Monday, July 06, 2015

All-America City

Before we moved to Garner, I knew that there were signs all over town saying "All-America City (2013)". However, I didn't really know why they were plastered all over town. I couldn't fathom what made Garner an All-America City, and I didn't have any type of hometown pride in any of the other cities I've lived in. Since moving here, though, I see why they promote this award so much and how fitting it truly is for our town.

First, I don't know all of the criteria for the "All-America City" award, but I do know from Wikipedia, that it is given by the National Civic League to 10 communities each year whose "citizens work together to identify and tackle community-wide challenges and achieve uncommon results". I'm not sure what challenge was tackled the year that Garner won, but I have definitely seen evidence of community here that I haven't seen in any of the other towns or cities I've lived in.

As one example, we have already attended the Easter celebration and the 4th of July Celebration (on July 3rd) at Lake Benson Park. During both of these events, literally thousands of community members park in the grass (or walk or ride their bikes) and endure all types of weather conditions to celebrate with their community. You don't find many people wandering alone, but they sit in groups and call out to their friends and neighbors as they see people they know. In the group we joined for the July 4th Celebration, I met a family that I had seen before at the library story time. 

Speaking of the library, when we lived in "North Raleigh" there were 3 different libraries within 10 minutes or so and they were always crowded, but it was very hard to meet people there. At our local library, despite the construction and the number of people who attend the various programs, you generally see many of the same faces from week to week. I generally attend the 10:30am Tuesday programming (for "toddlers") but there are literally dozens of events each week at the library. It may not be fancy or even very kid-friendly (wooden-edged steps to sit on and sharp nails sticking up through the ancient carpeting). But it is full of community, I don't count every week, but I would guess at least 10 families come to each story time.

There's more "community" at the church I attend in Garner than at any of the other churches that I've attended, other than maybe Stroudwater Christian Church in Portland, Maine (which had a 15 minute break in the middle of the service just to go talk to people). I've met more neighbors in the past few months than I met in Louisville, and the neighborhoods here are much more diverse than most other sections of Raleigh. It truly is a "melting pot" of America. Considering just the number of languages, cultures, and colors represented on the soccer field (almost all of whom listed Garner as their address) I would say we are as close to "All-American" as you can be.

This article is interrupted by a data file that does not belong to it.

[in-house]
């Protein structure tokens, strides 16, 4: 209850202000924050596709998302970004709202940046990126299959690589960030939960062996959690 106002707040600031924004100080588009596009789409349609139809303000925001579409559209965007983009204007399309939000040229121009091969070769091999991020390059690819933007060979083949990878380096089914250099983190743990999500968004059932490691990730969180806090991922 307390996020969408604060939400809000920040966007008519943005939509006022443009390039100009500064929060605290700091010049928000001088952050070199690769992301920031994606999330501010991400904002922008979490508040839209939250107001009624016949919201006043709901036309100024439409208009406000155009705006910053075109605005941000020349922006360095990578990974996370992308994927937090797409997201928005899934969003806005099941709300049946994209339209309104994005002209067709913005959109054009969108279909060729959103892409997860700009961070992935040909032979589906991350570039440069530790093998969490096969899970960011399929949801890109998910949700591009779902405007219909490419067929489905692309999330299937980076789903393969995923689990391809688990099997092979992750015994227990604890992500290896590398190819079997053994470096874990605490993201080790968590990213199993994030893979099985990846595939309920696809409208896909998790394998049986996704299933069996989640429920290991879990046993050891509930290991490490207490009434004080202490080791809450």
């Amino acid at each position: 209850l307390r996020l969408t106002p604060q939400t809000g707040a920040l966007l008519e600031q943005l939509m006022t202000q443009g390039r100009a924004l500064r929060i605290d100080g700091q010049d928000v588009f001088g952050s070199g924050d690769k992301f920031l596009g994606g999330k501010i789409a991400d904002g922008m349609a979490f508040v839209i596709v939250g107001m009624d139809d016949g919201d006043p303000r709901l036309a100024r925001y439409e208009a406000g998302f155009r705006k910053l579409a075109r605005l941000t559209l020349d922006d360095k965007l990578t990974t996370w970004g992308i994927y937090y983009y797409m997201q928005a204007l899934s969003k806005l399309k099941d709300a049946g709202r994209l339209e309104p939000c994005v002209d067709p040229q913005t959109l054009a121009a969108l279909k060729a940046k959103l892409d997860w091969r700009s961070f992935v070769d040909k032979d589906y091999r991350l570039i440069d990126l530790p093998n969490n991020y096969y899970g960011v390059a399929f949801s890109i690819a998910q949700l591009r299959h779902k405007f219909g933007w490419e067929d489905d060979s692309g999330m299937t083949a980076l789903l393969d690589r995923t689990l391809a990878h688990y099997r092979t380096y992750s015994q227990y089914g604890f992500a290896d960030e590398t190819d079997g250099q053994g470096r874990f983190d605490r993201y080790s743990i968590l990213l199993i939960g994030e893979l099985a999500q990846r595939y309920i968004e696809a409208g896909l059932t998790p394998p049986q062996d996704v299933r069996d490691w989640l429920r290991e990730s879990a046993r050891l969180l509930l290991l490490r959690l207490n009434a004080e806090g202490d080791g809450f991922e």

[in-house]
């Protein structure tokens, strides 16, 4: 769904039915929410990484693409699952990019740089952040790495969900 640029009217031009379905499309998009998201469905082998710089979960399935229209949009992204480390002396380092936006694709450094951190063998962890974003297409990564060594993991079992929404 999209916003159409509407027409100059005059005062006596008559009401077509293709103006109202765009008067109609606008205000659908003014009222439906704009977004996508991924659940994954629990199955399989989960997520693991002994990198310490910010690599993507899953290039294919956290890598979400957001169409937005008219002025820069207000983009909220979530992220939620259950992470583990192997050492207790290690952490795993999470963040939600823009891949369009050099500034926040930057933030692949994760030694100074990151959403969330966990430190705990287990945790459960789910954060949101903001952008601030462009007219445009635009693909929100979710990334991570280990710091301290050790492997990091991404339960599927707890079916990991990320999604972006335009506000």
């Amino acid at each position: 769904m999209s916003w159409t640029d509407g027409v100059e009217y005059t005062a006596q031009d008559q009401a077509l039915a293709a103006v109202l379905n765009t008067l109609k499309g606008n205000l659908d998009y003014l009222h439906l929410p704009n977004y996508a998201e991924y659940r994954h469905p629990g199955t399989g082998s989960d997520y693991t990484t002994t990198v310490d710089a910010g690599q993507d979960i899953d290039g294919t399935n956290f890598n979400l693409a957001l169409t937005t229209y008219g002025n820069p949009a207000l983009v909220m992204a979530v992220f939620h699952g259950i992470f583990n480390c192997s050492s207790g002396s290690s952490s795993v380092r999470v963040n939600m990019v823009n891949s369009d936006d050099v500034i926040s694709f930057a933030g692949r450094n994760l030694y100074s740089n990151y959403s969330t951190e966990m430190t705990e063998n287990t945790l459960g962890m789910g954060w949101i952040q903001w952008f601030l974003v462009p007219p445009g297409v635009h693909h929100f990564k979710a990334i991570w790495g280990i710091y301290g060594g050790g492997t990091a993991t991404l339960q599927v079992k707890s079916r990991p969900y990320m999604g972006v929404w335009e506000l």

We talk to each other in the grocery store, we help each other move, we watch out for each other while we're out of town. We don't flaunt our wealth or hate people who have more or less than we do. We live together, play together, and eat together. I love the fact that most of the "chain" stores are on the outskirts of town, near the highways or interstates. In town you can find Jessica's Handmade Donut Shop, Aversboro Coffee Shop, Mojo's Grill, and dozens of other unique, out of the way places to eat, drink, or shop. You won't find many quick change oil places, because most people around here do it themselves. It's not the place for a Melting Pot or a Ruth's Chris, but it's definitely the place for a S'more or a barbecue. I loved seeing all the shelters full at the local parks on the 4th of July, despite some bad weather that rolled through. I love the fact that my calendar is filling up with playdates and events.

The only thing I'm maybe not as thrilled about (despite the fact that it is adorable) is that my kids are developing quite the Southern accent. We haven't lived here that long, and I'm not sure who in particular is influencing this deep Southern accent. My best guess is that it's just due to all the community. My kids talk to people at the grocery store, people at the library, people at the pool, and people at church all the time. Also, maybe it's just easier for kids to speak "Southern" than any other accent. Although, since most words turn from one syllable into 2-3 syllables, that may be a bit of a stretch, literally.

So, this 4th of July weekend, I was thinking a lot about our country and community. Despite the struggles that we're going through on a moral or political level, I wanted to take some time to enjoy the freedoms that we do still have in this country. The freedom to be with other people and celebrate our nation. The freedom to meet in churches and celebrate our religion. The freedom to live, eat, and play in relative peace. I pray that our nation returns to God, but I also thank Him that we can still enjoy what this country has to offer. Happy 4th of July, and a special thanks to all who serve or have served.

Watching the NC Symphony before the fireworks.

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